FIG. 12 is a top view of the mechanism of FIG. 11;
FIG. 13 is a length-wise cross-section of the fixture of FIGS. 7 and 8 when viewed in the direction of arrows 13--13 of FIG. 7;
FIG. 14 is an enlarged view of the encircled area of FIG. 5 and depicts the manner in which the cable is attached to the fixture for roll-up;
FIG. 15 is an enlarged view of one of the mechanisms used to collapse the fixture for removal from the tunnel module;
FIG. 16 is a side view of the fixture after the module shell has been rolled up and the fixture and shell unit has been positioned on the pedestals for further processing;
FIG. 17 is a cross-sectional view taken in the direction of arrows 17--17 of FIG. 16 and showing one of the pedestals and the access tower;
FIG. 18 is a cross-sectional view taken in the direction of arrows 18--18 of FIG. 16 and showing the other pedestal;
FIG. 19 is an enlarged view of the encircled area of FIG. 16 showing a side view of the moveable bridge;
FIG. 20 is an enlarged view of the encircled area of FIG. 17 showing the end view of the moveable bridge;
FIG. 21 is an enlarged view of the encircled area of FIG. 18 showing the adjustable top of a pedestal;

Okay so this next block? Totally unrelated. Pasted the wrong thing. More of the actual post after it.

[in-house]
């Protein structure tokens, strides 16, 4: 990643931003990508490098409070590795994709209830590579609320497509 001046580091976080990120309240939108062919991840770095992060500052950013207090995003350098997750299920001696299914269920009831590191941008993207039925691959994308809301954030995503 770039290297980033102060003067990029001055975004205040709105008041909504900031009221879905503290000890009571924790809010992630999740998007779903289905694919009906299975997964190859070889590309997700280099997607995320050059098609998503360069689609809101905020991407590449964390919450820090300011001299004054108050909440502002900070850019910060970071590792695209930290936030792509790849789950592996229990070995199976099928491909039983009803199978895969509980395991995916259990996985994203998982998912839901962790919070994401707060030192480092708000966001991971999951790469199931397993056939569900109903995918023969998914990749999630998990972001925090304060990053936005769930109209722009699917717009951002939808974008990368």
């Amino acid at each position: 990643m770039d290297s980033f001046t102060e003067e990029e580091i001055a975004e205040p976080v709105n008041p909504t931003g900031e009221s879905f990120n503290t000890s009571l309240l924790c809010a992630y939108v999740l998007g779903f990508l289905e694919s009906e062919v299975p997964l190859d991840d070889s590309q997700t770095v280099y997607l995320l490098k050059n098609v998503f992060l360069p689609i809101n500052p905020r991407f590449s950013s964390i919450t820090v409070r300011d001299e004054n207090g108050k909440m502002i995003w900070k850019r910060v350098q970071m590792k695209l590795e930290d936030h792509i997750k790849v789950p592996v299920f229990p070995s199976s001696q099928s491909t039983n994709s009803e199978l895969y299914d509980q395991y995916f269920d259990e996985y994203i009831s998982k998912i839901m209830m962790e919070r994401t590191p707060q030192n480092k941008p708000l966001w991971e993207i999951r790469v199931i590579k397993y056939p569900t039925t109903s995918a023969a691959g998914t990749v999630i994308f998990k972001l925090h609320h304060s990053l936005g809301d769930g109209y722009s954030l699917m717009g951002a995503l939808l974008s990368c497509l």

FIG. 22 is a cross-sectional view taken in the direction of arrows 22--22 of FIG. 16 showing the mechanism for rotating the fixture on the pedestals;
FIG. 23 is a side view of the module after further processing and when lowered onto supports;
FIG. 24 is an end view of a tunnel module with the fixture collapsed for removal;
FIG. 25 is an enlarged view of the encircled area of FIG. 24 showing the foldable mechanism after it is collapsed;
FIG. 26 depicts the fixture after it is raised up within the tunnel module, the roller mechanisms have been positioned inside the shell, and the removal wheel members are lowered;
FIG. 27 illustrates the removal wheel members before they are lowered;
FIG. 28 is an enlarged view of the encircled area of FIG. 26 showing the removal wheel members in their lowered position; as well as the positioning of the roller mechanism inside the module shell;
FIG. 29 shows the hub of one of the fixture sections before collapse, and also is an enlarged view of the encircled area of FIG. 7;
FIG. 30 shows the hub of one of the fixture sections after collapse, and also is an enlarged view of the encircled area of FIG. 24;
FIG. 31 shows the fixture resting on the roller mechanisms for removal from the shell;
FIG. 32 is a cross-sectional view of one of the roller mechanisms, and is viewed in the direction of the arrows 32--32 of FIG. 31;
FIG. 33 is a side view of the dual-purpose roll-out table;
FIG. 34 is a top view of the roll-out table of FIG. 33;
FIG. 35 is a side view of the roll-out table after a fixture has been removed from a module; and
FIG. 36 is an enlarged view of the encircled area of FIG. 35 showing the removal wheel members on the roll-out table.